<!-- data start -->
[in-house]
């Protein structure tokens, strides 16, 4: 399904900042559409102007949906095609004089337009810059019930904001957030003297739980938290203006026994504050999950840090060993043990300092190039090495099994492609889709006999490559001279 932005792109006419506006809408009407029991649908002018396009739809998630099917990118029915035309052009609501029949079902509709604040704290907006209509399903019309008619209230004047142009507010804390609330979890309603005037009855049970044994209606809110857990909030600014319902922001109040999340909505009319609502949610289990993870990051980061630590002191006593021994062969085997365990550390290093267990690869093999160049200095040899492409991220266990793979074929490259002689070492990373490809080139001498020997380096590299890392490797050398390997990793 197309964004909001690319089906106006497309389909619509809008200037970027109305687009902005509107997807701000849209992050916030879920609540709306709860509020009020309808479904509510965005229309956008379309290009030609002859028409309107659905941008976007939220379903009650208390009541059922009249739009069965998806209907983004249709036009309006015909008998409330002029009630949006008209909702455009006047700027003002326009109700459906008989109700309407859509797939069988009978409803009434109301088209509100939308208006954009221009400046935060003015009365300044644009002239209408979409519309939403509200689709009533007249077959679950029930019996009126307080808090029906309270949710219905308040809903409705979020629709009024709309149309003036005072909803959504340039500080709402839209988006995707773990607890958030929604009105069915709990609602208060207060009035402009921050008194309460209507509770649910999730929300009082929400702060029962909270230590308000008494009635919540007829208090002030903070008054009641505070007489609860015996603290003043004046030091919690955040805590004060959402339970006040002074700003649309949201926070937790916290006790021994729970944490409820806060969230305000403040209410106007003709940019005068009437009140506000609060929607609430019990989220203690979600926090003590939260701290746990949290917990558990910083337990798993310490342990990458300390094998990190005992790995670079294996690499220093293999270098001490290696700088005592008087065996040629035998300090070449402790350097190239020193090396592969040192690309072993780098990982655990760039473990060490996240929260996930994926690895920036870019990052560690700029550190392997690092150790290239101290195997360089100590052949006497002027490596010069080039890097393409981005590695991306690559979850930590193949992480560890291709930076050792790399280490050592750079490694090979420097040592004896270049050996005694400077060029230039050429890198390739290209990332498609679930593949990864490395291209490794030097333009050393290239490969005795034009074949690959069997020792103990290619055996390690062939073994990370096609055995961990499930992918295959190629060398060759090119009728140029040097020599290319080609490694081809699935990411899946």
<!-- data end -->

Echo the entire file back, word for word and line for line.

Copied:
[in-house]
């Protein structure tokens, strides 16, 4: 399904900042559409102007949906095609004089337009810059019930904001957030003297739980938290203006026994504050999950840090060993043990300092190039090495099994492609889709006999490559001279 932005792109006419506006809408009407029991649908002018396009739809998630099917990118029915035309052009609501029949079902509709604040704290907006209509399903019309008619209230004047142009507010804390609330979890309603005037009855049970044994209606809110857990909030600014319902922001109040999340909505009319609502949610289990993870990051980061630590002191006593021994062969085997365990550390290093267990690869093999160049200095040899492409991220266990793979074929490259002689070492990373490809080139001498020997380096590299890392490797050398390997990793 197309964004909001690319089906106006497309389909619509809008200037970027109305687009902005509107997807701000849209992050916030879920609540709306709860509020009020309808479904509510965005229309956008379309290009030609002859028409309107659905941008976007939220379903009650208390009541059922009249739009069965998806209907983004249709036009309006015909008998409330002029009630949006008209909702455009006047700027003002326009109700459906008989109700309407859509797939069988009978409803009434109301088209509100939308208006954009221009400046935060003015009365300044644009002239209408979409519309939403509200689709009533007249077959679950029930019996009126307080808090029906309270949710219905308040809903409705979020629709009024709309149309003036005072909803959504340039500080709402839209988006995707773990607890958030929604009105069915709990609602208060207060009035402009921050008194309460209507509770649910999730929300009082929400702060029962909270230590308000008494009635919540007829208090002030903070008054009641505070007489609860015996603290003043004046030091919690955040805590004060959402339970006040002074700003649309949201926070937790916290006790021994729970944490409820806060969230305000403040209410106007003709940019005068009437009140506000609060929607609430019990989220203690979600926090003590939260701290746990949290917990558990910083337990798993310490342990990458300390094998990190005992790995670079294996690499220093293999270098001490290696700088005592008087065996040629035998300090070449402790350097190239020193090396592969040192690309072993780098990982655990760039473990060490996240929260996930994926690895920036870019990052560690700029550190392997690092150790290239101290195997360089100590052949006497002027490596010069080039890097393409981005590695991306690559979850930590193949992480560890291709930076050792790399280490050592750079490694090979420097040592004896270049050996005694400077060029230039050429890198390739290209990332498609679930593949990864490395291209490794030097333009050393290239490969005795034009074949690959069997020792103990290619055996390690062939073994990370096609055995961990499930992918295959190629060398060759090119009728140029040097020599290319080609490694081809699935990411899946």